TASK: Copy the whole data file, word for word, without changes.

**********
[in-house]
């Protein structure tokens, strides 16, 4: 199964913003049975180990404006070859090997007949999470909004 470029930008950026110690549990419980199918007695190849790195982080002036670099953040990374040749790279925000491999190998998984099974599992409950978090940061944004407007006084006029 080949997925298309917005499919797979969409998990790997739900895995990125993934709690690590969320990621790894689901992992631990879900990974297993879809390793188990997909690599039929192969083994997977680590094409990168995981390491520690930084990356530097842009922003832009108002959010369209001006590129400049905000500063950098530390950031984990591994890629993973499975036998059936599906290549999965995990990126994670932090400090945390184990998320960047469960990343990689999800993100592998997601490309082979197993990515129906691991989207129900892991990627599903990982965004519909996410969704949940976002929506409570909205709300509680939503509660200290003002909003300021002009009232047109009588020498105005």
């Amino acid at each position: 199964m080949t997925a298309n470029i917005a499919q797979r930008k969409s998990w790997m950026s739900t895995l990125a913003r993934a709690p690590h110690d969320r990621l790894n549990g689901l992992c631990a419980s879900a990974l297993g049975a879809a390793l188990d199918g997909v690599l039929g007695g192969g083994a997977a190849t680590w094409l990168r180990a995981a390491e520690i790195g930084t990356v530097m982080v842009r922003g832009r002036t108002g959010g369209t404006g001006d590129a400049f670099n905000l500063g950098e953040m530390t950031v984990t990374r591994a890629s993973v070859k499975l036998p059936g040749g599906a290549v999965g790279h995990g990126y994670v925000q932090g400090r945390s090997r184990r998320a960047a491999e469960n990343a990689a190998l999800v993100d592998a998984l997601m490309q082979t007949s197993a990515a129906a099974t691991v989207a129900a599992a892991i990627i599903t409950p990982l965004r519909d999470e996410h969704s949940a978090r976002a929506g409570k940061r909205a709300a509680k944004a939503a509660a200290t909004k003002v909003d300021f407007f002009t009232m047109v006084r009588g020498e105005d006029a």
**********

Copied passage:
[in-house]
């Protein structure tokens, strides 16, 4: 199964913003049975180990404006070859090997007949999470909004 470029930008950026110690549990419980199918007695190849790195982080002036670099953040990374040749790279925000491999190998998984099974599992409950978090940061944004407007006084006029 080949997925298309917005499919797979969409998990790997739900895995990125993934709690690590969320990621790894689901992992631990879900990974297993879809390793188990997909690599039929192969083994997977680590094409990168995981390491520690930084990356530097842009922003832009108002959010369209001006590129400049905000500063950098530390950031984990591994890629993973499975036998059936599906290549999965995990990126994670932090400090945390184990998320960047469960990343990689999800993100592998997601490309082979197993990515129906691991989207129900892991990627599903990982965004519909996410969704949940976002929506409570909205709300509680939503509660200290003002909003300021002009009232047109009588020498105005």
């Amino acid at each position: 199964m080949t997925a298309n470029i917005a499919q797979r930008k969409s998990w790997m950026s739900t895995l990125a913003r993934a709690p690590h110690d969320r990621l790894n549990g689901l992992c631990a419980s879900a990974l297993g049975a879809a390793l188990d199918g997909v690599l039929g007695g192969g083994a997977a190849t680590w094409l990168r180990a995981a390491e520690i790195g930084t990356v530097m982080v842009r922003g832009r002036t108002g959010g369209t404006g001006d590129a400049f670099n905000l500063g950098e953040m530390t950031v984990t990374r591994a890629s993973v070859k499975l036998p059936g040749g599906a290549v999965g790279h995990g990126y994670v925000q932090g400090r945390s090997r184990r998320a960047a491999e469960n990343a990689a190998l999800v993100d592998a998984l997601m490309q082979t007949s197993a990515a129906a099974t691991v989207a129900a599992a892991i990627i599903t409950p990982l965004r519909d999470e996410h969704s949940a978090r976002a929506g409570k940061r909205a709300a509680k944004a939503a509660a200290t909004k003002v909003d300021f407007f002009t009232m047109v006084r009588g020498e105005d006029a």